Talbot: This is a really interesting question because how the young American nation went about incorporating new groups of citizens into the American republic tells us a lot about the gendered and racial ideologies that informed national culture and law makers during the nineteenth century.
In the years immediately following the Civil War, the South had been the epicenter of questions about citizenship and who did and did not fully belong to the nation. Newly freed slaves asserted their citizenship, while white southerners moved to bar Blacks from political participation through poll taxes, literacy tests, grandfather clauses, violence, and other means. As the systematic disenfranchisement of Black men resolved the “Negro question” (temporarily, at least) in the South, questions of citizenship turned westward to confront the political status of Mexicans, American Indians, Chinese immigrants, and Mormons. The question in all of these contexts, including in the immediate aftermath of the Civil War, was about how “American” these people were, and how “American” they could become. People debated endlessly about these questions, particularly in regard to Mexicans, American Indians, and Chinese immigrants.
These discussions took on a different flavor in the context of the Mormon question, largely because Mormonism was a faith born on American soil and many Mormons were already American citizens. (Others, however, were immigrants, largely from Western Europe). For many anti-Mormons, Mormonism was a betrayal of the American legacy, a kind of political and racial treason. Mormons were a contradiction in terms—Americans who embraced un-American marital and political practices. For anti-Mormons, this threatened the very definition of Americanness, showing that Americans could become un-American by virtue of conversion to Mormonism. As I show in the last chapter of my book, many anti-Mormons resolved this tension by turning to racial analogies to make sense of this contradiction. Ultimately, this ideological process informed the legal actions taken against Mormons in the 1880s, as the federal government outlawed plural marriage and stripped some Mormons of their rights as U.S. citizens. This is perhaps best illustrated in the Reynolds v. The United States Supreme Court case that declared anti-polygamy legislation constitutional and prepared the way for the legal prosecutions of the 1880s.
Q: What distinguished Mormonism from other utopian religious experiments in nineteenth-century America?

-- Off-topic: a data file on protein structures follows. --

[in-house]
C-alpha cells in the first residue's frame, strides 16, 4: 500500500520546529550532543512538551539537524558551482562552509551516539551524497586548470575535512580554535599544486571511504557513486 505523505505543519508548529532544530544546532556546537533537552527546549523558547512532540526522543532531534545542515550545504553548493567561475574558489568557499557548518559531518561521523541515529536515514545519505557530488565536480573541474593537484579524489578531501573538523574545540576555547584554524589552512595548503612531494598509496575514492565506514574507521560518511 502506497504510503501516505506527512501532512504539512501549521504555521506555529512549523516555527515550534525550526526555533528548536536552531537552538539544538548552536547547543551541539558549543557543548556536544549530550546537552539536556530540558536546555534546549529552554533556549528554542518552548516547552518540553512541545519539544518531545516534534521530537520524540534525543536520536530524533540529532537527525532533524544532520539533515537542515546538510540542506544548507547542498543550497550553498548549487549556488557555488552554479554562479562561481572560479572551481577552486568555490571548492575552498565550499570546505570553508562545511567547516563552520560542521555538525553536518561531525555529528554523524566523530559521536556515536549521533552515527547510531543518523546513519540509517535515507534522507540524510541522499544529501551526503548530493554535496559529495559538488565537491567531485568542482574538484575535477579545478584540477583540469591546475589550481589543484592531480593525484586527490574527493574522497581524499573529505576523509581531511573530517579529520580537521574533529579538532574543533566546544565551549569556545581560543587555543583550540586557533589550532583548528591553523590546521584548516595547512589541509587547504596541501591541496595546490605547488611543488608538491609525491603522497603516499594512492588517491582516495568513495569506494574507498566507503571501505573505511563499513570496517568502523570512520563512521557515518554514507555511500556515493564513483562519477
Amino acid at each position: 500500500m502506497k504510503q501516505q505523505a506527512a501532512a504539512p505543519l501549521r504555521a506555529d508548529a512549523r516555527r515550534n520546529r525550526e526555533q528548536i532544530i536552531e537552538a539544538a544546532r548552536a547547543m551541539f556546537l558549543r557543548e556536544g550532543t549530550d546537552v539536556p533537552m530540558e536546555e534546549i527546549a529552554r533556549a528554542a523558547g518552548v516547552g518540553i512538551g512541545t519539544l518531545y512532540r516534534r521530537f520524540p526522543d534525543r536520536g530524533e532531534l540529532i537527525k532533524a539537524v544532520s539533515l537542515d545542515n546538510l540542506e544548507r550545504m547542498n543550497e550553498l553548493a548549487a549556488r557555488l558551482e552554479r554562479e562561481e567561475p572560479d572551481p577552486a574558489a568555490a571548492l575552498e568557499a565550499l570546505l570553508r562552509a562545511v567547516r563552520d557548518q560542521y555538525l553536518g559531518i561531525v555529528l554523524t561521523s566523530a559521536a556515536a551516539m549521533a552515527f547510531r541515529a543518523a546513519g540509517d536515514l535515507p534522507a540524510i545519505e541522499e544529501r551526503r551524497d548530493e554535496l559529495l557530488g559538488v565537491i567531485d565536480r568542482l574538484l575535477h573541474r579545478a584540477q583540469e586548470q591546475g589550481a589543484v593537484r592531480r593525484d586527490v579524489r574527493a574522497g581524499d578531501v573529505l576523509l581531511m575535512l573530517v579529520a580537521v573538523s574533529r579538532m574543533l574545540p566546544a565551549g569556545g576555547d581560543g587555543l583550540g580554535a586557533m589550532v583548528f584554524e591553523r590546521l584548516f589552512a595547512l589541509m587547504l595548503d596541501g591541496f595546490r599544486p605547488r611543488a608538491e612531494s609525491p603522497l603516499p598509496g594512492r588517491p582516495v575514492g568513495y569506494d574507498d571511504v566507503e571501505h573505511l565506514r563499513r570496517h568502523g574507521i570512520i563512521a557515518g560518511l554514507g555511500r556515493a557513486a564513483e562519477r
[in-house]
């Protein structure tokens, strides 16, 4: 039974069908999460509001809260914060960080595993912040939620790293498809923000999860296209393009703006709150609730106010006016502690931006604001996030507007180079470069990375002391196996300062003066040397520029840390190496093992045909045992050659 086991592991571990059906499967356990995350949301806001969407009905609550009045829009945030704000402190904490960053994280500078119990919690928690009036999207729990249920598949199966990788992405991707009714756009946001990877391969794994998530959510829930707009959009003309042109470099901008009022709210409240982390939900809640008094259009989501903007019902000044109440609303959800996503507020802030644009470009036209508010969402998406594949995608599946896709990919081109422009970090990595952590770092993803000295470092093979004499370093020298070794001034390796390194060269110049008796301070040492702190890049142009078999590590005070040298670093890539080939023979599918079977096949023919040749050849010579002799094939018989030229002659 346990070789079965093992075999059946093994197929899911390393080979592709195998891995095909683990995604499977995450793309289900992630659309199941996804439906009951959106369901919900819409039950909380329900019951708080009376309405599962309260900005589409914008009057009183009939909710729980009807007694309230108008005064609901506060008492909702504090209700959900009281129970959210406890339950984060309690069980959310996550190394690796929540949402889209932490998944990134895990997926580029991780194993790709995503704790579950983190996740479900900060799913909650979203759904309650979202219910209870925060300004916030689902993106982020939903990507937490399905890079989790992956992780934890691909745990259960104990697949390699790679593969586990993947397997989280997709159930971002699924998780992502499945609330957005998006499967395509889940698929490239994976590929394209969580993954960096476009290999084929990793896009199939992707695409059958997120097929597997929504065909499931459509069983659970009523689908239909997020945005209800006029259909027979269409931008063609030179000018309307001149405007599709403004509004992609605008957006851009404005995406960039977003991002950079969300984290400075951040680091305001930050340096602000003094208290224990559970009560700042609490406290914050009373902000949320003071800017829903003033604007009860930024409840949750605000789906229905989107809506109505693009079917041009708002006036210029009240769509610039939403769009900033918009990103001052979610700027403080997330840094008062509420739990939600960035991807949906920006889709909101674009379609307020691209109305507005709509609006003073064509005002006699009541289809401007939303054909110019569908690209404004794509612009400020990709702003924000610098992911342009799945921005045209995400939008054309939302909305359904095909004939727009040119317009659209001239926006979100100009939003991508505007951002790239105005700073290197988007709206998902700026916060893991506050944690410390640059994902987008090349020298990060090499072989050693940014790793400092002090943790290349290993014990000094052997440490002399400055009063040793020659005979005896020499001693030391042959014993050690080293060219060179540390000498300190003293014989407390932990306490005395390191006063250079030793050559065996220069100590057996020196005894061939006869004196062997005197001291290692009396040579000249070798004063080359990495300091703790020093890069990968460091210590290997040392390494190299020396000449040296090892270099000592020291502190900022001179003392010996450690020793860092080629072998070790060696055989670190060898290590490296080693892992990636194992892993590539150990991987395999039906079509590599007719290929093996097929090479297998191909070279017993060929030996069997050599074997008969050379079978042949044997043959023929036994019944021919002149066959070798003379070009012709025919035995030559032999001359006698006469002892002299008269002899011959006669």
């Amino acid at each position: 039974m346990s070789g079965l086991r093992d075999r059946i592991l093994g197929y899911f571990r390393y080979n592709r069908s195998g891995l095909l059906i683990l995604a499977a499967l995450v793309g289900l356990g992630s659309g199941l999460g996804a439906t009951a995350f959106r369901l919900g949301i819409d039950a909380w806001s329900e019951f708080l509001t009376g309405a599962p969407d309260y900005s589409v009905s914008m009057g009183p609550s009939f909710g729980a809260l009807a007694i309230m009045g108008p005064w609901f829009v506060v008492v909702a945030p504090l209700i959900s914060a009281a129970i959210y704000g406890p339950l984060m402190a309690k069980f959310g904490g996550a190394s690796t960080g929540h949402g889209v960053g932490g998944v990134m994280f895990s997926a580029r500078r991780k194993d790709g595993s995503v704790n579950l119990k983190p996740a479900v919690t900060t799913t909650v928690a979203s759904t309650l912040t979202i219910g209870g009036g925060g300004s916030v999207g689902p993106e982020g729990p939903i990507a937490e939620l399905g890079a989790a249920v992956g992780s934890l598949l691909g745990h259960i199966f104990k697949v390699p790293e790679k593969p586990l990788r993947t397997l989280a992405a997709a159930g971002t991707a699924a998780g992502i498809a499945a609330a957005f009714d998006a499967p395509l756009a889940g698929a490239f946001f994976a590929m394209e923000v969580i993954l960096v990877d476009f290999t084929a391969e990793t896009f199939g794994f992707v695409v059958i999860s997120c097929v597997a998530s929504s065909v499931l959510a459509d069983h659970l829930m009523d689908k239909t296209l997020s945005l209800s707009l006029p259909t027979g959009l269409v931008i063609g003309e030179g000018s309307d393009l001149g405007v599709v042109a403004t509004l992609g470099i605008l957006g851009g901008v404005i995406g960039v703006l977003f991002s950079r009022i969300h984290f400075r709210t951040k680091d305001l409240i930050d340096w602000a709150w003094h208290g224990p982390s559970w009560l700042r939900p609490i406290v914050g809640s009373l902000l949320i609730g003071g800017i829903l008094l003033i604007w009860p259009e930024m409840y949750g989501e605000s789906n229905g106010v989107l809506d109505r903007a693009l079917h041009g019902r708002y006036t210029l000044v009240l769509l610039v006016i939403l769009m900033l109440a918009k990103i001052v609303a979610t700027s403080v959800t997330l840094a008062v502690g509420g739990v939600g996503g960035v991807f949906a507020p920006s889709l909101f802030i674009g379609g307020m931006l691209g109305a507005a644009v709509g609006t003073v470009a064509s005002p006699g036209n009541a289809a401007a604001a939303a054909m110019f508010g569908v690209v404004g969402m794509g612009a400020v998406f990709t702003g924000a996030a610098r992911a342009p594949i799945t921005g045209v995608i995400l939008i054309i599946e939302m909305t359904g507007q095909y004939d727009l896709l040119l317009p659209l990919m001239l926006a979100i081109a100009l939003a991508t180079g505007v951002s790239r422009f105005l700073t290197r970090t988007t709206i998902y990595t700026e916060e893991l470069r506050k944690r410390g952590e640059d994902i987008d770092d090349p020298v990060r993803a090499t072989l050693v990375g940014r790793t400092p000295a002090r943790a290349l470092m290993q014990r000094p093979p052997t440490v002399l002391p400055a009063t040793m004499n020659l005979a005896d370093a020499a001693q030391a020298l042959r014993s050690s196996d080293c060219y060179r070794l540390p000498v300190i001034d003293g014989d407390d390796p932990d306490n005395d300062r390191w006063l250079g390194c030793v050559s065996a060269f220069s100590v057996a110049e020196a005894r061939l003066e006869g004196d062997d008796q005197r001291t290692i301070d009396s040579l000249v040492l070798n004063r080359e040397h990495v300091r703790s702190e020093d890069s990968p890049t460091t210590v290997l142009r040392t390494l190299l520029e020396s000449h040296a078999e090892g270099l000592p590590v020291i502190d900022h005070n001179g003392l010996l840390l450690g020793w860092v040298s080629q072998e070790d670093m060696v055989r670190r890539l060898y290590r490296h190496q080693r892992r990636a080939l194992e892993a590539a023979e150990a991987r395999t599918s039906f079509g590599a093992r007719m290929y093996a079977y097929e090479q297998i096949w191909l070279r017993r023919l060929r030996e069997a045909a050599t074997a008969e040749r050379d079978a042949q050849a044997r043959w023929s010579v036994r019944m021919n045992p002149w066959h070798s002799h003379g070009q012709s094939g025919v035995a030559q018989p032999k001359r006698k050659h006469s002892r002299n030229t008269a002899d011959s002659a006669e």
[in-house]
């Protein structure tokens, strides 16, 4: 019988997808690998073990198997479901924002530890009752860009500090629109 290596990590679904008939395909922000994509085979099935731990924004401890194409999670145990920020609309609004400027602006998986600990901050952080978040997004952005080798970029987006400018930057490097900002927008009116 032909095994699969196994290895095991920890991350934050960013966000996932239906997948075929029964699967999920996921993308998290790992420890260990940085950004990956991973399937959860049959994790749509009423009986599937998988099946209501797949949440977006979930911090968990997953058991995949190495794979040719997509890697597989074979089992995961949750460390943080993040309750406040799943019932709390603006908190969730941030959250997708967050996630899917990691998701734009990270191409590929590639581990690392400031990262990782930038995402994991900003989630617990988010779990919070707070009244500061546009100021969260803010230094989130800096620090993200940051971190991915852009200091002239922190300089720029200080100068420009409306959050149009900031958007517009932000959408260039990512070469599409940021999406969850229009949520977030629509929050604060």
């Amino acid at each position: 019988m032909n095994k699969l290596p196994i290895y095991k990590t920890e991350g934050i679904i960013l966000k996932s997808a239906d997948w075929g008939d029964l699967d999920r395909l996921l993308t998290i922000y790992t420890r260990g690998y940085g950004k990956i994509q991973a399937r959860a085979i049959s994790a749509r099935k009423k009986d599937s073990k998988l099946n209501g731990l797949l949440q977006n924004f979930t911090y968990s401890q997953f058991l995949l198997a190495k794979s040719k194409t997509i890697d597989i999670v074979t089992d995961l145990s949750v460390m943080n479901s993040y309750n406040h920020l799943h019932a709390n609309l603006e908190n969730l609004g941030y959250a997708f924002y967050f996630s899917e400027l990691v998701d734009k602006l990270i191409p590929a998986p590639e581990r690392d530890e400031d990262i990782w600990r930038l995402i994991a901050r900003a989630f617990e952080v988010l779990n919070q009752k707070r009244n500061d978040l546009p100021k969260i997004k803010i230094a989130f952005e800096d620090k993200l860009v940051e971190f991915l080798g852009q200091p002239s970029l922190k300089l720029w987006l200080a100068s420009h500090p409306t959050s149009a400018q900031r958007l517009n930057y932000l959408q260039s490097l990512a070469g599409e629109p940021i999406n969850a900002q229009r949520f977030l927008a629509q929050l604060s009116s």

Talbot: At least three things distinguish Mormonism from other nineteenth-century utopian groups. First, after 1852, the Mormons occupied a Western Territory and exercised real political power and dominated civil government in Utah. Second, the Mormons were a larger community that attracted converts and grew much more rapidly than other utopian experiments of the nineteenth century. Thirdly, and most importantly in my view, what most troubled anti-Mormons was the particular ways Mormonism mixed religion, politics, family, and sexuality into a comprehensive and uniquely Mormon understanding of the meanings of citizenship and national identity and belonging.
By establishing the family of God through the practice of polygamy, Mormons cast the entire community as one great family, contesting the groundwork upon which white, middle-class Americans founded citizenship and national belonging. For most Americans, American men (not women, it is worth noting) became citizens by virtue of their status as husbands and as heads of households; they represented the interest of that household in public politics. However, Mormons claimed to be citizens, first, of the kingdom of Godand only secondarily of the American republic. They marked their citizenship in God’s kingdom through their belief in and sometimes practice of plural marriage. However, Mormons also claimed a kind of dual citizenship in the American republic not by virtue of marriage and status as heads of households, but by claiming that Church government itself was a perfection of American political principles. Because anti-Mormons found church government not only despotic but treasonous, these claims did not set well with most Americans and, eventually, led to the political and marital restructuring of Mormonism in the 1890s.
Q: What aspects of Mormon religious beliefs and social structures led their community to enfranchise women so early on?
Talbot: This question has been puzzling historians of Mormonism for quite some time. Utah enfranchised women without the sort of political agitation that occurred in other states. Ironically enough, woman suffrage simply made sense to Mormons because of the ways they believed polygamy trained women for civic equality and American citizenship.
The idea of enfranchising Mormon women came initially from anti-Mormons who thought that, given the chance, Mormon women would vote to cast off the chains of plural marriage. However, William Hooper the congressional delegate of the Utah Territory, as well as Mormon Church leaders welcomed the idea. Congress quickly abandoned the idea, but Mormon women petitioned the Utah Territorial Government for the vote, and the Church supported the passage of a woman suffrage law. One month later, Utah became the second territory (after Wyoming) to enfranchise women.
Behind the specific political developments that enabled the passage of woman suffrage was an ideological framework that paved the way for woman suffrage to make sense to an avowedly patriarchal church. For Mormons, polygamy paved the way for women to develop their intellectual, mental, cultural, and political capacities beyond the demands of wife- and motherhood.